Happy New Year (Chinese New Year)
By Jennifer Bechem
published Feb 2nd, 2006
Think that the New Year is over and you've lost
your chance to make a good first impression on the beginning
of the next untouched year? Well if you're in New York January
29th through February 13th, then you're in luck! For generations
Asian communities have come together to celebrate the Lunar
New Year. You can regain a lost holiday, or relive the enjoyable
holiday action all over again with some extra spark.
The legend and tradition began with villagers using loud noises, fire and red objects to drive away a man-eating dragon named Nian. Firecrackers on New Year's Eve are enjoyed but also used to send away the old year and welcome in the new. (In 1997 Mayor Giuliani outlawed firecrackers, so decorative firecrackers which still make loud noises are used.) Lanterns still decorate much of Chinatown that to keep the dragon in fear of returning. Many still wear red for the New Year; red wards off evil and brings good fortune.
The first day of the year, is dedicated to welcome the gods of the heavens and earth. Chinese tradition says that if you cry on New Year's Day, you will cry throughout the entire year. Therefore, if you don't want to be around unruly children, make sure to visit the sites later on in the celebration.
Most tourists know that a visit to Chinatown will enjoy the great prices on everything from Gucci sunglasses to Prada bags and Saucony sneakers. However, some of Chinatown's best features are a little further south than Canal Street. Streets like Mott and Bayard contain unique shops and restaurants that carry the best food and gifts money can buy. I once bought my mother antique collectable teacups that she loved and has keep in her china cabinet for over five years for comparatively cheap prices. New York gets a bad reputation for kindness to strangers, but really, once you're in a shop, if it's a small "Mom and Pop," the owners go out of their way to help.
It is in these almost hidden streets that you'll find what anyone who is celebrating the Lunar New Year needs. You can find the best firecrackers, Fire Poppers, Lion heads, and articles of red clothing at a little shop called LIU'S International Enterprises Corp, located at the corner of Pell and Mott Streets. Not too far away at 65 Bayard St. is the Chinatown Ice Cream Factory that specializes in traditional Asian flavors like lychee, ginger, green tea, mango, and almond cookie. Its creamy, you feel healthy, and it tastes great, and from one ice cream buff to another, I highly recommend it. But, if you want a good sit down meal, there are a couple places that have Lunar New Year Specials. The top of my list is a place the Sweet-n-Tart at 20 Mott Street. The larger-than-life fireplace entrance will impress you, but then their classic Cantonese cuisine that's infused with Thai and Japanese flavors will make your taste buds cower.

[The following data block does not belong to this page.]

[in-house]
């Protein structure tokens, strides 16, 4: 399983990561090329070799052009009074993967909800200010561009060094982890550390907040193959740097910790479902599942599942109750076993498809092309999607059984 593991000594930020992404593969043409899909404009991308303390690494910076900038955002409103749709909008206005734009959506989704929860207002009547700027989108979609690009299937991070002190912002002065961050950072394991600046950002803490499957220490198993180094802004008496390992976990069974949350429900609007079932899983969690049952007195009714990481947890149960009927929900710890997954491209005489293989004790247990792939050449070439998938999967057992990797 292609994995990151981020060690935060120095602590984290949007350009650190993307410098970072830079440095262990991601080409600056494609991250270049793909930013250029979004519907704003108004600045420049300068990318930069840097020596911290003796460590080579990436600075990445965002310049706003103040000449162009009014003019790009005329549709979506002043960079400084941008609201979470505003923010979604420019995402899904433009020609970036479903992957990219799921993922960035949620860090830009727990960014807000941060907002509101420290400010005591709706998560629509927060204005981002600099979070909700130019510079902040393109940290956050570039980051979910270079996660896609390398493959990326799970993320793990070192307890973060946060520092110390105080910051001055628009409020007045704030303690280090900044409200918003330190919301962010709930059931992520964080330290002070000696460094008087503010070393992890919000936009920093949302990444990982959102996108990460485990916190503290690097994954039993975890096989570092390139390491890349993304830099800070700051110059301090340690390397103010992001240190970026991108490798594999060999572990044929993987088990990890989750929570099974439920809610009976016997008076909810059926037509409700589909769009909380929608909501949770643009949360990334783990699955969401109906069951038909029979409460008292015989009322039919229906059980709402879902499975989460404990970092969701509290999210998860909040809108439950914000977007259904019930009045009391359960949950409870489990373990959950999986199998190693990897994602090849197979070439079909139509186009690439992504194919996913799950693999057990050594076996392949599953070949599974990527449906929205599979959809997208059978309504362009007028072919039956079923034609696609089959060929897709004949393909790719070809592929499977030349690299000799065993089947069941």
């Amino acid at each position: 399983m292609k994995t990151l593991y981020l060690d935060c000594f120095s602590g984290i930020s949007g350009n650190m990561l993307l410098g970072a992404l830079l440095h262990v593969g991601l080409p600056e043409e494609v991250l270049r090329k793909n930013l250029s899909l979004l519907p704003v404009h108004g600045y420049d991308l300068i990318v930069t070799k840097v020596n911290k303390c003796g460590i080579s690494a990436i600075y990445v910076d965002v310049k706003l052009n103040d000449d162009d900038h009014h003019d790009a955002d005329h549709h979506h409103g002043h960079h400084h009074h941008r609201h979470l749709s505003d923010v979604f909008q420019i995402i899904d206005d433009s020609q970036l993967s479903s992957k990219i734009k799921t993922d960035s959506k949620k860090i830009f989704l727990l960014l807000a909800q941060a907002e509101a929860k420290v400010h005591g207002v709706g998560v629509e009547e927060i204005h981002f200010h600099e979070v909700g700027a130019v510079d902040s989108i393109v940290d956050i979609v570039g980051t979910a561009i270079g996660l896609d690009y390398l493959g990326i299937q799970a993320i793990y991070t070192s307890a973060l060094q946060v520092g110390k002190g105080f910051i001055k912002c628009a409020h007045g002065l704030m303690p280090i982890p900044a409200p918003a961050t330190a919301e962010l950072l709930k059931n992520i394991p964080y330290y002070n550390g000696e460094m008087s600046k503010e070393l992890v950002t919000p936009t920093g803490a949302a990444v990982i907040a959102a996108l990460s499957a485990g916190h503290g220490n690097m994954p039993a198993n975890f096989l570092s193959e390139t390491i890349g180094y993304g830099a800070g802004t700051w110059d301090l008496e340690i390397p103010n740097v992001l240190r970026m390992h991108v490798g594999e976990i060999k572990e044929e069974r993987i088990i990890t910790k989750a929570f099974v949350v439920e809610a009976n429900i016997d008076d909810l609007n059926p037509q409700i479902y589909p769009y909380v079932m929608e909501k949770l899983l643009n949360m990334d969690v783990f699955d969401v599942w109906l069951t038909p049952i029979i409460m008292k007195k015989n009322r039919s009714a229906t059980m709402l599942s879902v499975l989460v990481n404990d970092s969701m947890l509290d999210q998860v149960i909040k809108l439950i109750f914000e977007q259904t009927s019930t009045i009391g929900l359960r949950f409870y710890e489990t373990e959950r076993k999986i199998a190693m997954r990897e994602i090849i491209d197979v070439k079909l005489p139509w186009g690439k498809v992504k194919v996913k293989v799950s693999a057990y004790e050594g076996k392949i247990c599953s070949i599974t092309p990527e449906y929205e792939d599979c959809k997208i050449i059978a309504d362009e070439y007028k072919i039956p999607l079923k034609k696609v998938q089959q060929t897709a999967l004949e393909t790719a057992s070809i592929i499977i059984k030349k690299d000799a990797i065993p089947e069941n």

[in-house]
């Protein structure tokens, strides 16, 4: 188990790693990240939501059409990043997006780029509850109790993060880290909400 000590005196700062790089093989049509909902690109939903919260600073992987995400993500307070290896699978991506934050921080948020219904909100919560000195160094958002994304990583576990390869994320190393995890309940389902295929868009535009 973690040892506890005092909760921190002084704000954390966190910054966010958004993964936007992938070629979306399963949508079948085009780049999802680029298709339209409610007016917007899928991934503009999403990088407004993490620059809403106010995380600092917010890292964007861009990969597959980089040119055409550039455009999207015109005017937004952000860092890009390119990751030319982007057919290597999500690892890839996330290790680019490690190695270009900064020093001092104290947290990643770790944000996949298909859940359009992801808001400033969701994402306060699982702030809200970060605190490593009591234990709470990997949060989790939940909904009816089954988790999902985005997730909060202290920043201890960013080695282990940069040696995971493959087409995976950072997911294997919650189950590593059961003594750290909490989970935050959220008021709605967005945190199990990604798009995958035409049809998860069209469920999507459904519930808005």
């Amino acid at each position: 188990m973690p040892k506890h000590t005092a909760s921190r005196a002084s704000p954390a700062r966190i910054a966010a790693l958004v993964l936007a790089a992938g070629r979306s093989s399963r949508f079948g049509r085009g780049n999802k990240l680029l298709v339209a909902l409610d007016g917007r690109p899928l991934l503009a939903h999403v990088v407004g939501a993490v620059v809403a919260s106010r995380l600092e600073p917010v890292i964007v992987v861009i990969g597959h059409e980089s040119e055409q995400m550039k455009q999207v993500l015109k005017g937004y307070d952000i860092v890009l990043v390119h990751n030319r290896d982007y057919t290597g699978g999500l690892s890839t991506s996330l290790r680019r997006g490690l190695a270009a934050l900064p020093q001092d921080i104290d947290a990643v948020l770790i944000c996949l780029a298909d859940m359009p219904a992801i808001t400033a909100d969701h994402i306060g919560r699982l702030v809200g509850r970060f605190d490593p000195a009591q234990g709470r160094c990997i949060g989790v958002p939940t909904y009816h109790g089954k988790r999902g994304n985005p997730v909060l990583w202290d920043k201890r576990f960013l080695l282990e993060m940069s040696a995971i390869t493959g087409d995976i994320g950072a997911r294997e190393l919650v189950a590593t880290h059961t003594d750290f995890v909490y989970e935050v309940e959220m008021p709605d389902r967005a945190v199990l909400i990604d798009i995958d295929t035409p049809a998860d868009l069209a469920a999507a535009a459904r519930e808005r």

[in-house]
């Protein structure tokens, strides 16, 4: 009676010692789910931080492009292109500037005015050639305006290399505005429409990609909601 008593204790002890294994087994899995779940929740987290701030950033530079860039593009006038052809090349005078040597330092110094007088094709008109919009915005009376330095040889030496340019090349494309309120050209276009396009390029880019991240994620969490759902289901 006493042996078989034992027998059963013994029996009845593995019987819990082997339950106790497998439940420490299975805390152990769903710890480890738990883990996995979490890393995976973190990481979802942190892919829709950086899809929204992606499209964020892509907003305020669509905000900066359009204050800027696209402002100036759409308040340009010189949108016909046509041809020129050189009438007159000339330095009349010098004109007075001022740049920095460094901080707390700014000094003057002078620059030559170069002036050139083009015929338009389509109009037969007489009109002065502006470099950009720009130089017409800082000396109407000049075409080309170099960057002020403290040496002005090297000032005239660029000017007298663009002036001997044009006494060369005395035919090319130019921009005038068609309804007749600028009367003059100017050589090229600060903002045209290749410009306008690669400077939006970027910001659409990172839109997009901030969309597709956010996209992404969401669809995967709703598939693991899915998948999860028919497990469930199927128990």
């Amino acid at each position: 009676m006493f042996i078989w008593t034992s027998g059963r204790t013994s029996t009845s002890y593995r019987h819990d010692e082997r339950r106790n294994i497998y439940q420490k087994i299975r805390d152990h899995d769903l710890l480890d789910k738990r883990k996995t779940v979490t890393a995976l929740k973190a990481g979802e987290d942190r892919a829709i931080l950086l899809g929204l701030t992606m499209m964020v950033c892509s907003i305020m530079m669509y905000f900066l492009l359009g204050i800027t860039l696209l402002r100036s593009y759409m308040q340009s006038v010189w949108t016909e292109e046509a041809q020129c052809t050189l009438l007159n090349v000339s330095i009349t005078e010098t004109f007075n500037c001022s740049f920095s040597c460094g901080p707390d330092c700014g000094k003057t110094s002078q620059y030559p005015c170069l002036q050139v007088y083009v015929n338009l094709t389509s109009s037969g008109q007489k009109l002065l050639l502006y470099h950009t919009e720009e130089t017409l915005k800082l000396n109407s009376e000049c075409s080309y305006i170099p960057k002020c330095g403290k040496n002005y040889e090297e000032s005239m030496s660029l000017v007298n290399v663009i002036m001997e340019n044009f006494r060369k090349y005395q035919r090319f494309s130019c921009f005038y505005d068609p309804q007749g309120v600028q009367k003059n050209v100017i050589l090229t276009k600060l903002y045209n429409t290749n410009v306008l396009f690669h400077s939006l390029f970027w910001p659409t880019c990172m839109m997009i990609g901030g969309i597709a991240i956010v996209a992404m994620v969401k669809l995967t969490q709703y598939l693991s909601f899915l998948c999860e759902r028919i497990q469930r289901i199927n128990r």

For a walking tour of Chinatown with complete historical and trivial importance, meet at Grand and Chrystie Street at Roosevelt Park at 1pm. Its only $12 per person and is well worth the money. The tour is only the one day, February 4th, so you'll probably want to arrive early so you can hear everything the guides tell you.
Of course it wouldn't really be a celebration in New York if there wasn't a parade, and Chinatown doesn't disappoint. The 7th Annual Chinatown Lunar New Year Parade will be Sunday, February 5th at 1pm. The parade starts at Mott and Canal Streets on the north side at the beginning of Little Italy. The route is pretty short, so make sure to line up early for any kind of good seats. The parade route is almost a circle, ending at Delancey and Canal Streets.
This Lunar Year is the year of the Dog, people born in 1922, 1934,1946, 1958, 1970,1982,1994, or 2006 are all Dogs and tend to be known for loyal and honest yet stubborn. For more information on signs and other restaurants that have Lunar New Year promotions as well as more information on decorations and traditional Lunar New Year foods, you can log onto www.explorechinatown.com. So for a great time and a new Happy New Year head to Chinatown, New York City, NY.